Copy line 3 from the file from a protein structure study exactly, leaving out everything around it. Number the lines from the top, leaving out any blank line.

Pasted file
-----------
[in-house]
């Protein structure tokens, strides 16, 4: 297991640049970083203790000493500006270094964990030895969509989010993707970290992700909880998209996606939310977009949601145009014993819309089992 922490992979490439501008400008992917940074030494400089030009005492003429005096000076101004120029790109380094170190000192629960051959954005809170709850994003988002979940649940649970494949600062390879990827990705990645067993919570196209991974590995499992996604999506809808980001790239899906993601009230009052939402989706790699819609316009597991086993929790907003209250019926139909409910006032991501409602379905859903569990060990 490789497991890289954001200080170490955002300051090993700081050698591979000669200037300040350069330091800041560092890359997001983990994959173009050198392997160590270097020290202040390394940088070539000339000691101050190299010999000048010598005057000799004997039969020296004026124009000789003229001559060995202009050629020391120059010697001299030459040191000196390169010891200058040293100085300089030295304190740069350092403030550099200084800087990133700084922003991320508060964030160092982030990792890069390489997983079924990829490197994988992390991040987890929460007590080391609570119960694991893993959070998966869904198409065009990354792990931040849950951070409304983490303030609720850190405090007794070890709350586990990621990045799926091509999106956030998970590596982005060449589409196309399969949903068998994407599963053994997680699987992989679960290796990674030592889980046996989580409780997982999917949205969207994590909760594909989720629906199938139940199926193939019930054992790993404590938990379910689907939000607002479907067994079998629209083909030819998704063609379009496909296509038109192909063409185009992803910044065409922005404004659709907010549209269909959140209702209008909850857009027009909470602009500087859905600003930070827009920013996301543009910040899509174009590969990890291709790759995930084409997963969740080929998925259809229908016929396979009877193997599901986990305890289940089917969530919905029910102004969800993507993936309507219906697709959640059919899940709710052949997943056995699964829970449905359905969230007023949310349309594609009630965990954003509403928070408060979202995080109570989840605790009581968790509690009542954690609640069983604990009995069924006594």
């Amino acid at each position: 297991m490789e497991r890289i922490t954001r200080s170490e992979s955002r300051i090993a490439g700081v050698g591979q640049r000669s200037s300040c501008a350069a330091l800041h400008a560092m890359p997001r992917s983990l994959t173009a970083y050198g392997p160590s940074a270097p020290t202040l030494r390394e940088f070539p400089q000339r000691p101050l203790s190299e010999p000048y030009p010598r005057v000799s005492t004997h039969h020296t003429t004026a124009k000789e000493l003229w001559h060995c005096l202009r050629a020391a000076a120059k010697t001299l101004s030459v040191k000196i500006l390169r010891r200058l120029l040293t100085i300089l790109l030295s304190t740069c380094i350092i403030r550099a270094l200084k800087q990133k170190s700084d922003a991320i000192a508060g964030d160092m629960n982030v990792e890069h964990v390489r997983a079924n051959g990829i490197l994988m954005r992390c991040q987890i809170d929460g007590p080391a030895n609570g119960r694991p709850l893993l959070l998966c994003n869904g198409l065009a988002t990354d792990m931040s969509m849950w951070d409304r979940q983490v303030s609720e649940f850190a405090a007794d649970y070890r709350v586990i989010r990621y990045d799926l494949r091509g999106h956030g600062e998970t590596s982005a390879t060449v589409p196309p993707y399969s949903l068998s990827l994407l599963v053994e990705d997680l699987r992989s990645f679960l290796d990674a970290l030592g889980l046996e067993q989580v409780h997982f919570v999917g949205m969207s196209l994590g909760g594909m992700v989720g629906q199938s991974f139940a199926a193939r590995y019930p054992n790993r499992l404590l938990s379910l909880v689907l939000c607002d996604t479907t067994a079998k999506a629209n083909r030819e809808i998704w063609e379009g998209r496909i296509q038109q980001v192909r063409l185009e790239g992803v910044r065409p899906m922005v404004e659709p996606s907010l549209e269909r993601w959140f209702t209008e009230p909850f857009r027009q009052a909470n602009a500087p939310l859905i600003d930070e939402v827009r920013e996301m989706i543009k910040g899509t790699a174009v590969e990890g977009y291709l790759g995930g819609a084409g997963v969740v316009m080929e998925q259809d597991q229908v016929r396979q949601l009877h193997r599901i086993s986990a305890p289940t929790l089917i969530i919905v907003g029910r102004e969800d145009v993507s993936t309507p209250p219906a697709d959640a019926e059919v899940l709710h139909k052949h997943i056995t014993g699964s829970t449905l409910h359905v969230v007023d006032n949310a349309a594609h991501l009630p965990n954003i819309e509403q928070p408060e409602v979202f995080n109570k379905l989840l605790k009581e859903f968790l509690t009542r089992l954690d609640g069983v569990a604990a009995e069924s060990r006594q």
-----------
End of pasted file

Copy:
């Amino acid at each position: 297991m490789e497991r890289i922490t954001r200080s170490e992979s955002r300051i090993a490439g700081v050698g591979q640049r000669s200037s300040c501008a350069a330091l800041h400008a560092m890359p997001r992917s983990l994959t173009a970083y050198g392997p160590s940074a270097p020290t202040l030494r390394e940088f070539p400089q000339r000691p101050l203790s190299e010999p000048y030009p010598r005057v000799s005492t004997h039969h020296t003429t004026a124009k000789e000493l003229w001559h060995c005096l202009r050629a020391a000076a120059k010697t001299l101004s030459v040191k000196i500006l390169r010891r200058l120029l040293t100085i300089l790109l030295s304190t740069c380094i350092i403030r550099a270094l200084k800087q990133k170190s700084d922003a991320i000192a508060g964030d160092m629960n982030v990792e890069h964990v390489r997983a079924n051959g990829i490197l994988m954005r992390c991040q987890i809170d929460g007590p080391a030895n609570g119960r694991p709850l893993l959070l998966c994003n869904g198409l065009a988002t990354d792990m931040s969509m849950w951070d409304r979940q983490v303030s609720e649940f850190a405090a007794d649970y070890r709350v586990i989010r990621y990045d799926l494949r091509g999106h956030g600062e998970t590596s982005a390879t060449v589409p196309p993707y399969s949903l068998s990827l994407l599963v053994e990705d997680l699987r992989s990645f679960l290796d990674a970290l030592g889980l046996e067993q989580v409780h997982f919570v999917g949205m969207s196209l994590g909760g594909m992700v989720g629906q199938s991974f139940a199926a193939r590995y019930p054992n790993r499992l404590l938990s379910l909880v689907l939000c607002d996604t479907t067994a079998k999506a629209n083909r030819e809808i998704w063609e379009g998209r496909i296509q038109q980001v192909r063409l185009e790239g992803v910044r065409p899906m922005v404004e659709p996606s907010l549209e269909r993601w959140f209702t209008e009230p909850f857009r027009q009052a909470n602009a500087p939310l859905i600003d930070e939402v827009r920013e996301m989706i543009k910040g899509t790699a174009v590969e990890g977009y291709l790759g995930g819609a084409g997963v969740v316009m080929e998925q259809d597991q229908v016929r396979q949601l009877h193997r599901i086993s986990a305890p289940t929790l089917i969530i919905v907003g029910r102004e969800d145009v993507s993936t309507p209250p219906a697709d959640a019926e059919v899940l709710h139909k052949h997943i056995t014993g699964s829970t449905l409910h359905v969230v007023d006032n949310a349309a594609h991501l009630p965990n954003i819309e509403q928070p408060e409602v979202f995080n109570k379905l989840l605790k009581e859903f968790l509690t009542r089992l954690d609640g069983v569990a604990a009995e069924s060990r006594q």